It’s a bloody minefield that society cannot effectively address due to a myriad of reasons.

No, there’s only one reason – lack of interest. They don’t care.

IP

Disagree,i don’t believe it’s a lack of interest nor that they don’t care but quite simply it’s in the too hard basket and they’re not prepared to spend the money needed to effectively address the complexities of how to deal with the mentally ill who commit crime.

#19
Thumper8:57 am, 05 Feb 13

Jethro said :

obamabinladen said :

There are plenty of mentally ill people who DONT commit violent crimes or terrorise people and with the right meds can live a decent life. This guy however is a ticking time bomb and needs to be defused.

The way to judge someone is by their actions. Commit violent crimes and I think you deserve to die. If a vicious dog hurts a human we kill it. Can somebody tell me why humans who commit violent crimes don’t deserve the same treatment?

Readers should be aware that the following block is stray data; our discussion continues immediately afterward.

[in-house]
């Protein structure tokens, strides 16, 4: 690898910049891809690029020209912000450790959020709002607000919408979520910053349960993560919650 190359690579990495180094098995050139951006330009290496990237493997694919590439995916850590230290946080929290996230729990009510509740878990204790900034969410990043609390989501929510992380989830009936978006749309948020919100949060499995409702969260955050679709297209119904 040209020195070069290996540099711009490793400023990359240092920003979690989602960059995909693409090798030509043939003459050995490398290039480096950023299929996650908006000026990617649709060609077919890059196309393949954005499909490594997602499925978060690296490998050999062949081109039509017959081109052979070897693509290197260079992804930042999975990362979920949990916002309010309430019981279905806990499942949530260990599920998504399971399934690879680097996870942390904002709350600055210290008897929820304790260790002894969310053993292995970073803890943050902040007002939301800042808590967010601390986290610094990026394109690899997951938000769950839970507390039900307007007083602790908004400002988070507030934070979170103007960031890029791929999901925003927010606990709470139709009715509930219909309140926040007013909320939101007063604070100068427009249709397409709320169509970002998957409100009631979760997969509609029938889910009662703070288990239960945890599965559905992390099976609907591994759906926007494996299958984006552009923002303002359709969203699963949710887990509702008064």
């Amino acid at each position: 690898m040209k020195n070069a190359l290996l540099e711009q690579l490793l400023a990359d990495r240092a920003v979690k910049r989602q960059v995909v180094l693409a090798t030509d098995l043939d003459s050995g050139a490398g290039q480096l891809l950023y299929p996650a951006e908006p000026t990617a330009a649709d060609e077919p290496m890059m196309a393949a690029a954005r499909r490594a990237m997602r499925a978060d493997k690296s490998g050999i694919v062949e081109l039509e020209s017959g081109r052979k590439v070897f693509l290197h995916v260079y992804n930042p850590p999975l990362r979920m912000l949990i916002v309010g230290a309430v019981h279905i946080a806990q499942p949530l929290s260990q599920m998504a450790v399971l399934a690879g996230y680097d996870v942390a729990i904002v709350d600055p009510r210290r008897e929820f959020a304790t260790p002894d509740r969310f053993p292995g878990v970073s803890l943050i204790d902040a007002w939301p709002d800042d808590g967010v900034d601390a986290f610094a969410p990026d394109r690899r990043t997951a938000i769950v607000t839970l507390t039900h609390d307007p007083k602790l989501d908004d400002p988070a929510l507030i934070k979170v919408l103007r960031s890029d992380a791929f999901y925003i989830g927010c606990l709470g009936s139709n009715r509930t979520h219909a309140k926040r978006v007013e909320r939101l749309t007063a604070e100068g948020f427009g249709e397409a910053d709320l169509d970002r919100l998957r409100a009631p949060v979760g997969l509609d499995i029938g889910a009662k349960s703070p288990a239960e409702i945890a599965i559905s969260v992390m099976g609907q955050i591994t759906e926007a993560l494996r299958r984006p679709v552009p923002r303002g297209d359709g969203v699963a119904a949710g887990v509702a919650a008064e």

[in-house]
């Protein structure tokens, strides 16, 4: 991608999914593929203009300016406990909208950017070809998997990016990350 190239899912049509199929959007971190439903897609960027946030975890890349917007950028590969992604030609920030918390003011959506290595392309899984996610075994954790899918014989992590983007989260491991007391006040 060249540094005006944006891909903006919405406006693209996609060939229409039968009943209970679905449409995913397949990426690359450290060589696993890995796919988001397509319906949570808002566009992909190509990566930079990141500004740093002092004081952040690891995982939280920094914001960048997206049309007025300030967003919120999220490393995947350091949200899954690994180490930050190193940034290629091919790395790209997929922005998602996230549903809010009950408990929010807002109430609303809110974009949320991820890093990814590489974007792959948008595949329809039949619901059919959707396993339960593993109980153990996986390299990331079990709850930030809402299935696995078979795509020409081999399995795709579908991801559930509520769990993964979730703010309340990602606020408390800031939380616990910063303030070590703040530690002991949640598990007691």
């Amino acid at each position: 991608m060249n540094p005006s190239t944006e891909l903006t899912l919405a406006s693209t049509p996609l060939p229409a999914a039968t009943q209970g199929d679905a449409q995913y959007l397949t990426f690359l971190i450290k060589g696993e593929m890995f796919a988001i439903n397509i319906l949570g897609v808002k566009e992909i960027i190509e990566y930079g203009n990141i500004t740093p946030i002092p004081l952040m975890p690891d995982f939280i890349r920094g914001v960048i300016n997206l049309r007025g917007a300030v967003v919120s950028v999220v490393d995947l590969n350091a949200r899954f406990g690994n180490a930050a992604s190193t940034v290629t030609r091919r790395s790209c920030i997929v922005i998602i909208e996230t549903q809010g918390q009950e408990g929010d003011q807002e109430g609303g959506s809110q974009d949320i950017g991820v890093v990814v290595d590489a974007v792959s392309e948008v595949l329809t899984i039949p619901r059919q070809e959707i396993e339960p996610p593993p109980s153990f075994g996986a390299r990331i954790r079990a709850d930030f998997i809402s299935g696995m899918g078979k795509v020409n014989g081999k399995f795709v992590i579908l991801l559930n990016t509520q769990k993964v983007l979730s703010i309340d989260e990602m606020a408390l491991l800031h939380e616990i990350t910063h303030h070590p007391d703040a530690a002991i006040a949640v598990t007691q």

Because we are a civilised people and killing people is wrong?

I was going to say the same but I thought that the answer was simply too obvious.

#20
IrishPete10:33 am, 05 Feb 13

Thumper said :

Jethro said :

obamabinladen said :

There are plenty of mentally ill people who DONT commit violent crimes or terrorise people and with the right meds can live a decent life. This guy however is a ticking time bomb and needs to be defused.

The way to judge someone is by their actions. Commit violent crimes and I think you deserve to die. If a vicious dog hurts a human we kill it. Can somebody tell me why humans who commit violent crimes don’t deserve the same treatment?

Because we are a civilised people and killing people is wrong?

I was going to say the same but I thought that the answer was simply too obvious.

You’re a wabbit. Where’s my wifle…

IP

#21
obamabinladen1:08 am, 06 Feb 13